BATON ROUGE – The Louisiana Department of Transportation and Development, along with The National D-Day Museum, hosted a dedication ceremony on Tuesday, October 19, for the Stephen E. Ambrose Memorial Parkway.
Louisiana State Senator Tom Schedler served as Master of Ceremonies and led a host of local officials, family and friends in the dedication of a portion of I-10 from the Mississippi state line to the junction of I-10 and I-12 east of Slidell in honor of the late Dr. Stephen E. Ambrose.
Dr. Stephen E. Ambrose was a popular historian, author, and professor, who wrote over 20 historical books and biographies. Ambrose wrote numerous books on American History, but is best known for his histories on World War II. Ambrose grew up in Whitewater, Wisconsin, and was a longtime resident of Bay St. Louis, Mississippi. He earned a B.A. in history at the University of Wisconsin, an M.A. at Louisiana State University, and returned to Wisconsin to earn a Ph.D. Ambrose taught history at the University of New Orleans from 1960 to 1964 and from 1971 to 1995. Ambrose also served on the faculty of Johns Hopkins University, the Naval War College, and Kansas State University. Ambrose founded The National D-Day Museum Foundation in New Orleans in 1991, which made possible the opening of the Museum on June 6, 2000. Dr. Stephen E. Ambrose died October 13, 2002, at the age of 66, from lung cancer.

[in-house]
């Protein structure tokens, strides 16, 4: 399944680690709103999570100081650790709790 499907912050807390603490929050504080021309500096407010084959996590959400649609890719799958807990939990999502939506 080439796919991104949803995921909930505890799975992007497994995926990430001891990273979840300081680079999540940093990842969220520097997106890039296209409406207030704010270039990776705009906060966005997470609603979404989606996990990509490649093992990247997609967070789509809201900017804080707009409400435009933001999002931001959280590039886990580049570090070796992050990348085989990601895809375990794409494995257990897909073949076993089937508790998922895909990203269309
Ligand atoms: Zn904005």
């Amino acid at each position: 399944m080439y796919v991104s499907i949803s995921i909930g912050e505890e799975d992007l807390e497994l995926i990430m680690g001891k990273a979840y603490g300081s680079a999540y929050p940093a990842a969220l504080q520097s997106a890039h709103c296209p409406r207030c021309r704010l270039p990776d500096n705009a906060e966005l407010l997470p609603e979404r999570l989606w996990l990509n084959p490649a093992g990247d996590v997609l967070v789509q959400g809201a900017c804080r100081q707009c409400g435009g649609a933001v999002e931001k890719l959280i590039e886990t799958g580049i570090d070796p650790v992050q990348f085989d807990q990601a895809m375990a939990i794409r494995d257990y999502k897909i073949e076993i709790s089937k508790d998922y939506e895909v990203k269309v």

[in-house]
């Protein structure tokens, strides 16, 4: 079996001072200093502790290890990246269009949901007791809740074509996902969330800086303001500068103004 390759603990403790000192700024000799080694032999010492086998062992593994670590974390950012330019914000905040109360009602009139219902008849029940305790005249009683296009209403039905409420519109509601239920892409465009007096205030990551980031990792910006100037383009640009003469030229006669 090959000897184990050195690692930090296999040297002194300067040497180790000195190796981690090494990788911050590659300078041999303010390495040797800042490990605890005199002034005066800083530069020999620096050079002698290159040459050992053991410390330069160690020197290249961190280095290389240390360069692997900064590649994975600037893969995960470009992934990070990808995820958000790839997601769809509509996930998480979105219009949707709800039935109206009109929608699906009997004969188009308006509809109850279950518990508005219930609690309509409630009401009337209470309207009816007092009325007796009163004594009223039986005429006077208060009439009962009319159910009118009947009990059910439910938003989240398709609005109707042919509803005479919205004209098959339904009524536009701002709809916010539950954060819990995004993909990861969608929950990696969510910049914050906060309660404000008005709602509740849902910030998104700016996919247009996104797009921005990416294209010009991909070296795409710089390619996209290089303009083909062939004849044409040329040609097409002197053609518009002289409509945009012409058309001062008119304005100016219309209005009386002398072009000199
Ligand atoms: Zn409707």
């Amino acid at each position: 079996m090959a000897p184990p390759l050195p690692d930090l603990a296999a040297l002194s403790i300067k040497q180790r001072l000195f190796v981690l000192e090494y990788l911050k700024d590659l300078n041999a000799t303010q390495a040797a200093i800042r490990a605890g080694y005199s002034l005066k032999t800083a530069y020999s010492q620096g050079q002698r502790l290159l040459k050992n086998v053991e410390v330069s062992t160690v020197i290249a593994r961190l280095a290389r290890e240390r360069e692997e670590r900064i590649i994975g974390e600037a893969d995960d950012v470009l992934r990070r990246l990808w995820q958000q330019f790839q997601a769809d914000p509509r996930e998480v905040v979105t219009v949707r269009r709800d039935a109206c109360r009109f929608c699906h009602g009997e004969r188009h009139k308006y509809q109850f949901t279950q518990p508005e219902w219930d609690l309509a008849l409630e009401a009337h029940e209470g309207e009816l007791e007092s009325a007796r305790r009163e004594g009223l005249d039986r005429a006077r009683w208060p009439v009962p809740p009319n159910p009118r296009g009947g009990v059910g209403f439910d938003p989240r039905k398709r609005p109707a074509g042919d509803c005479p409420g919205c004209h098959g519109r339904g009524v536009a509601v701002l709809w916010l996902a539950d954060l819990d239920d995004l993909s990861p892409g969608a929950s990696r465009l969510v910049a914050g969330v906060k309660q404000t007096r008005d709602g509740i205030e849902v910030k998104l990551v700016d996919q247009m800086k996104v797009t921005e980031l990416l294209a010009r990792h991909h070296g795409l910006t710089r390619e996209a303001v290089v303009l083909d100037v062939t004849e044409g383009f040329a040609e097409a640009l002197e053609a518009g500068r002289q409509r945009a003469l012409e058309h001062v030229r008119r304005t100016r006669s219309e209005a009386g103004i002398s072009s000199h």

In honor of his accomplishments, Senate Bill 496 was signed by the governor, designating a portion of I-10 in memory of Stephen E. Ambrose.
Remarks were also given by DOTD Legislative Liaison Juba Diez; First Assistant State Treasurer Ron Henson; Louisiana State Senator John J. Hainkel, Jr.; David Voelker, Chairman of the Board, The National D-Day Museum; Dr. Gordon H. Mueller, President & CEO, The National D-Day Museum; Stephanie Ambrose Tubbs, daughter of the late Stephen E. Ambrose; and Moira Ambrose, wife of the late Stephen E. Ambrose.